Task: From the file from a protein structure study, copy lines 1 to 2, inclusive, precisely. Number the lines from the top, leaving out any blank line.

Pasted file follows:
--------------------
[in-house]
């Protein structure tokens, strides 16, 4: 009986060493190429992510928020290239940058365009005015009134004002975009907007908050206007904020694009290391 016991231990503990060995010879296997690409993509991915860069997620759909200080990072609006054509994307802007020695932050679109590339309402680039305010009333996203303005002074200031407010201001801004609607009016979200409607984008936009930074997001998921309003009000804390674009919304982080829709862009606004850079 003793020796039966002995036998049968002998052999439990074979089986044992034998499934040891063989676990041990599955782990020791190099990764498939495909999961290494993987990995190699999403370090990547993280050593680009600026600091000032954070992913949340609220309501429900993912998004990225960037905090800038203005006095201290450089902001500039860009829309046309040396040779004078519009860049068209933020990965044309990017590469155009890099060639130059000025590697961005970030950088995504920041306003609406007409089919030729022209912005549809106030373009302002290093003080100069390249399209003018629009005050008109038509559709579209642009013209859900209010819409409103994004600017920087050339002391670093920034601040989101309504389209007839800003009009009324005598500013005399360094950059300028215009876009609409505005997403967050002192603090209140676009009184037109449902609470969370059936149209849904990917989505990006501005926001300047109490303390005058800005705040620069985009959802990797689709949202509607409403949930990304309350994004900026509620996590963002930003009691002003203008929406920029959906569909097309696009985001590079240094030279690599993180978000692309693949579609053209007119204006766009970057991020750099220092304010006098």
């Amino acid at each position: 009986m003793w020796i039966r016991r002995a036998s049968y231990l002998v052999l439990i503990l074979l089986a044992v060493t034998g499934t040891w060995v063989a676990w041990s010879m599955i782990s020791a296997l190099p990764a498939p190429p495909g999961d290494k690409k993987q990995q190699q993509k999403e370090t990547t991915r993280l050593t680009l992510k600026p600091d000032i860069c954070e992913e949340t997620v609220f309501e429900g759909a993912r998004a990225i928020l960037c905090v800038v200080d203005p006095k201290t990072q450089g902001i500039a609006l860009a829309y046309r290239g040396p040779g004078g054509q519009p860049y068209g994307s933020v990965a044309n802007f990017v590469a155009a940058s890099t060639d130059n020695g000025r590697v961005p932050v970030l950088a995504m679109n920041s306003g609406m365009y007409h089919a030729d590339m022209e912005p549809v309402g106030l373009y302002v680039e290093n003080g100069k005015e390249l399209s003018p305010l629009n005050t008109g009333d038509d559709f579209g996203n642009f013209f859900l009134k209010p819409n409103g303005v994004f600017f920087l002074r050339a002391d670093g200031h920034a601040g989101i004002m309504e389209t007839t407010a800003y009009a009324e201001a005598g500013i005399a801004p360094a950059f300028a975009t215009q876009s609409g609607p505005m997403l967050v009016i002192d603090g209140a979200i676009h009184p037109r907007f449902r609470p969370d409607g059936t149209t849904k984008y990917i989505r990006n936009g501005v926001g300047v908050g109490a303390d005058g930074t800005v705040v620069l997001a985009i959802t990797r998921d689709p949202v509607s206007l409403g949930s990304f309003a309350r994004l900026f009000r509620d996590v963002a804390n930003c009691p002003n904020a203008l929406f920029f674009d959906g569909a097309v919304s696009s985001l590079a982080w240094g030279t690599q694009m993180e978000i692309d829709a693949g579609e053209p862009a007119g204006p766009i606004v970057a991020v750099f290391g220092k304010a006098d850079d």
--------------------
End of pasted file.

[in-house]
């Protein structure tokens, strides 16, 4: 009986060493190429992510928020290239940058365009005015009134004002975009907007908050206007904020694009290391 016991231990503990060995010879296997690409993509991915860069997620759909200080990072609006054509994307802007020695932050679109590339309402680039305010009333996203303005002074200031407010201001801004609607009016979200409607984008936009930074997001998921309003009000804390674009919304982080829709862009606004850079 003793020796039966002995036998049968002998052999439990074979089986044992034998499934040891063989676990041990599955782990020791190099990764498939495909999961290494993987990995190699999403370090990547993280050593680009600026600091000032954070992913949340609220309501429900993912998004990225960037905090800038203005006095201290450089902001500039860009829309046309040396040779004078519009860049068209933020990965044309990017590469155009890099060639130059000025590697961005970030950088995504920041306003609406007409089919030729022209912005549809106030373009302002290093003080100069390249399209003018629009005050008109038509559709579209642009013209859900209010819409409103994004600017920087050339002391670093920034601040989101309504389209007839800003009009009324005598500013005399360094950059300028215009876009609409505005997403967050002192603090209140676009009184037109449902609470969370059936149209849904990917989505990006501005926001300047109490303390005058800005705040620069985009959802990797689709949202509607409403949930990304309350994004900026509620996590963002930003009691002003203008929406920029959906569909097309696009985001590079240094030279690599993180978000692309693949579609053209007119204006766009970057991020750099220092304010006098």